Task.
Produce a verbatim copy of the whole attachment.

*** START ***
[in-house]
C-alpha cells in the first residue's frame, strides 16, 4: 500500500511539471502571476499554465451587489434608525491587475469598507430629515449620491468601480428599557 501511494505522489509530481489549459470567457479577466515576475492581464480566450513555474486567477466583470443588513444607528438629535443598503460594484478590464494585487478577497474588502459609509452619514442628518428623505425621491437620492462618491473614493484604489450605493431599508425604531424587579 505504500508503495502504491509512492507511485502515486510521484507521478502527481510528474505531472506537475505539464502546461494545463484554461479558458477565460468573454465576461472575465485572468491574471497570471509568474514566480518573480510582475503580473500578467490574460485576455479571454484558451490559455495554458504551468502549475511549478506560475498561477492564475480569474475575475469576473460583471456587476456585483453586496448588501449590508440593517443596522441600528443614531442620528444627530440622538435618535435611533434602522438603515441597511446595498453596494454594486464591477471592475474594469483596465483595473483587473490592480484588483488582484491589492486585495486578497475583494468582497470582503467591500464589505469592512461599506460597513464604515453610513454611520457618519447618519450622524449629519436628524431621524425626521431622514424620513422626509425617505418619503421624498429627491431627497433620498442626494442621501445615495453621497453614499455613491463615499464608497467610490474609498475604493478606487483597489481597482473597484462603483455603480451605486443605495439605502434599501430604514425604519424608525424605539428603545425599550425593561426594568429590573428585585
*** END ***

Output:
[in-house]
C-alpha cells in the first residue's frame, strides 16, 4: 500500500511539471502571476499554465451587489434608525491587475469598507430629515449620491468601480428599557 501511494505522489509530481489549459470567457479577466515576475492581464480566450513555474486567477466583470443588513444607528438629535443598503460594484478590464494585487478577497474588502459609509452619514442628518428623505425621491437620492462618491473614493484604489450605493431599508425604531424587579 505504500508503495502504491509512492507511485502515486510521484507521478502527481510528474505531472506537475505539464502546461494545463484554461479558458477565460468573454465576461472575465485572468491574471497570471509568474514566480518573480510582475503580473500578467490574460485576455479571454484558451490559455495554458504551468502549475511549478506560475498561477492564475480569474475575475469576473460583471456587476456585483453586496448588501449590508440593517443596522441600528443614531442620528444627530440622538435618535435611533434602522438603515441597511446595498453596494454594486464591477471592475474594469483596465483595473483587473490592480484588483488582484491589492486585495486578497475583494468582497470582503467591500464589505469592512461599506460597513464604515453610513454611520457618519447618519450622524449629519436628524431621524425626521431622514424620513422626509425617505418619503421624498429627491431627497433620498442626494442621501445615495453621497453614499455613491463615499464608497467610490474609498475604493478606487483597489481597482473597484462603483455603480451605486443605495439605502434599501430604514425604519424608525424605539428603545425599550425593561426594568429590573428585585